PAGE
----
Being the first black Formula 1 driver is undeniably a feat, but to be the only black driver on the grid after so many years truly is disappointing, a bit like the 2022 season. Diversity has always been an issue in Formula 1, with terms like ‘British Bias’ gaining prominence over time to illustrate the lack of range in the sport. With such a rich motorsport history in Britain, many teams have made their home here: Mercedes, Red Bull, McLaren, Aston Martin, Alpine, and Williams are all based in the UK, thus mostly employing British staff.
Formula 1 is a lucrative sport. Drivers need a lot of money even to begin racing, then more money to fund their early careers until a sponsorship comes. For engineers, journalists, and more wanting to find a way into the sport, it’s an unfortunate mix of banking on luck and dedication. Issues have been raised within the FIA to increase diversity in teams’ factories, but it appears that they never really knew where and how to start.
After looking at teams’ end-of-season photos, Lewis Hamilton noticed a clear lack of diversity. Years have passed since diversity schemes were discussed in Formula 1, let alone effectively implemented. So he bore the brunt and founded The Hamilton Commission alongside the Royal Academy of Engineering in 2019. The primary goal of the commission is to improve “the representation of black people in UK motorsport” by presenting 10 ways to accelerate change in the industry.
The Hamilton Commission first took to a 10-month research period, led by Dr Hayaatun Sillem CBE with an independent Board of Commissioners with a range of expertise. The research period utilised data analysis, literature reviews, stakeholder mapping, and more to better understand why there is a lack of representation in Formula 1. The report was released in 2021, calling for Formula 1 teams and motorsport bodies to expand academic programmes, implement diversity charters, and support new approaches to motorsport progression. These suggestions are just the baseline among many other recommendations that the report gives.
In addition to providing 10 recommendations to increase diversity, The Hamilton Commission has provided clear and updated diversity statistics in Formula 1. The report finds that “less than 1% of the workforce comes from Black or other minority ethnic backgrounds”. In addition to this, the report highlights the lack of female leadership positions, stating that there have only ever been 2 female team principals in the history of the sport. The report also found through a series of interviews that the lack of career progression is a major issue with black and minority ethnic engineers.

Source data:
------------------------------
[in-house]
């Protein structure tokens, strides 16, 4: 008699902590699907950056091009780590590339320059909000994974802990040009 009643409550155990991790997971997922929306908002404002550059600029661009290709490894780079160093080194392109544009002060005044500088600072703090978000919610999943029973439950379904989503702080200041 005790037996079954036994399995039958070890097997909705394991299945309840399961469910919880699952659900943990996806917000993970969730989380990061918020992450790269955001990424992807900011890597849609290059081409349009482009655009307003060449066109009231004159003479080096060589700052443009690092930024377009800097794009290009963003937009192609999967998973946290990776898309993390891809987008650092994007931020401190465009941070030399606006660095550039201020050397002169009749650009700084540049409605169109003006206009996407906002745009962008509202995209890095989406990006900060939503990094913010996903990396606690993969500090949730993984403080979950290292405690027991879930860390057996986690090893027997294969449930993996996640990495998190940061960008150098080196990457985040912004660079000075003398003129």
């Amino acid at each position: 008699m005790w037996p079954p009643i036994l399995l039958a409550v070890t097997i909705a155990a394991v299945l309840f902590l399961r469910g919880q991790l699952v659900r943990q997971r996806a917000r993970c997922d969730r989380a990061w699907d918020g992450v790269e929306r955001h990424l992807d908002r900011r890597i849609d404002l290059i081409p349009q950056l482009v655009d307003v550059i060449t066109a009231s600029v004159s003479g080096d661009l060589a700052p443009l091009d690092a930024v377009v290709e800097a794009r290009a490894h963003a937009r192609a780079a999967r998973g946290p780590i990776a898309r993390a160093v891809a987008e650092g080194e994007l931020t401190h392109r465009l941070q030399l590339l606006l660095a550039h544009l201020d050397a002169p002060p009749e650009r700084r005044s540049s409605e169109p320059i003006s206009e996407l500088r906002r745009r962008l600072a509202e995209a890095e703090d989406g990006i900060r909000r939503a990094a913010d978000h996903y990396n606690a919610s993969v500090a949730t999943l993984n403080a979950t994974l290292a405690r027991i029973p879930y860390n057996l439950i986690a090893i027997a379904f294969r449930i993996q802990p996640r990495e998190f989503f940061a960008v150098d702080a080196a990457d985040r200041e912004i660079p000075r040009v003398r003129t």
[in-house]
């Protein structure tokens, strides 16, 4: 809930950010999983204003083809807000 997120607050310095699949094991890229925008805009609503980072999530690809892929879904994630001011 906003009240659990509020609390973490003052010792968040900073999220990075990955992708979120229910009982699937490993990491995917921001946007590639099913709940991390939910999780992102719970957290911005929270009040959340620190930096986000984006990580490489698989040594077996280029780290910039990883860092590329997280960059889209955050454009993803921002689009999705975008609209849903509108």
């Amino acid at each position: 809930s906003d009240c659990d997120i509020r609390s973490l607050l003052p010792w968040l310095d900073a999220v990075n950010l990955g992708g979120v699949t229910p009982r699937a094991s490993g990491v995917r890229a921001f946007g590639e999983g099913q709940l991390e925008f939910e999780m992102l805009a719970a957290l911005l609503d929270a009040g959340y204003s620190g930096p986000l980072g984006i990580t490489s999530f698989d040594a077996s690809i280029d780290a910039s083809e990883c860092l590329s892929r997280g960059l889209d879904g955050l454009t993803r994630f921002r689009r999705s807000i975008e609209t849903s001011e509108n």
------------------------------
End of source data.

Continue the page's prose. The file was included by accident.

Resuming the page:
To further the research and recommendations given by The Hamilton Commission, Mission 44 was launched. Mission 44 is a charitable foundation that seeks to narrow the opportunity gaps in education and employment as well as increase diversity in a range of sectors. As a joint initiative between Lewis Hamilton and Mercedes-AMG Petronas Formula One Team, signs of diversity will begin showing in his own team. Hamilton also pledged a personal £20 million to the initiative to increase representation in the motorsport industry.Embed from Getty Images
Mission 44 announced its partnership with Teach First which will train and recruit 150 Black Stem teachers over two years by funding taster and mentorship programmes, marketing and networking campaigns, and more. In line with the recommendations from The Hamilton Commission, foundations like this push diversity from the very beginning. The Mercedes F1 team has also launched programmes to accelerate diversity: Accelerate 25 is a five-year programme by aiming for 25% of their new annual starters to come from under-represented groups.
In addition to Mercedes, other Formula 1 teams are beginning to broaden their programmes to increase diversity. BWT Alpine Formula 1 team announced their Rac(H)er programme for equal opportunities in motorsport. This programme focuses on empowering women and increasing the number of positions for females in motorsport, recently announcing a line-up of six new karters. McLaren Racing has also pledged to diversify talent through the McLaren Racing Engage, creating alliances with four partners to amplify diversity programmes. Through alliances with partners such as Creative Access, McLaren is bound to increase its diversity.
With signs of accelerating diversity now set in stone through different foundations and programmes, Formula 1 will boast a more diverse grid in the next decade. There are now far bigger chances for young people to make their way into motorsport, whether it’s through engineering or in other aspects. The Hamilton Commission has successfully planted the seeds for a truly diverse and impactful sport, steering away from Formula 1’s current image. Formula 1 has been deemed inaccessible since its conception, being lucrative and a symbol of wealth. In an age where Formula 1 is fighting to change the narrative, these foundations and programmes will eventually aid in steering the image.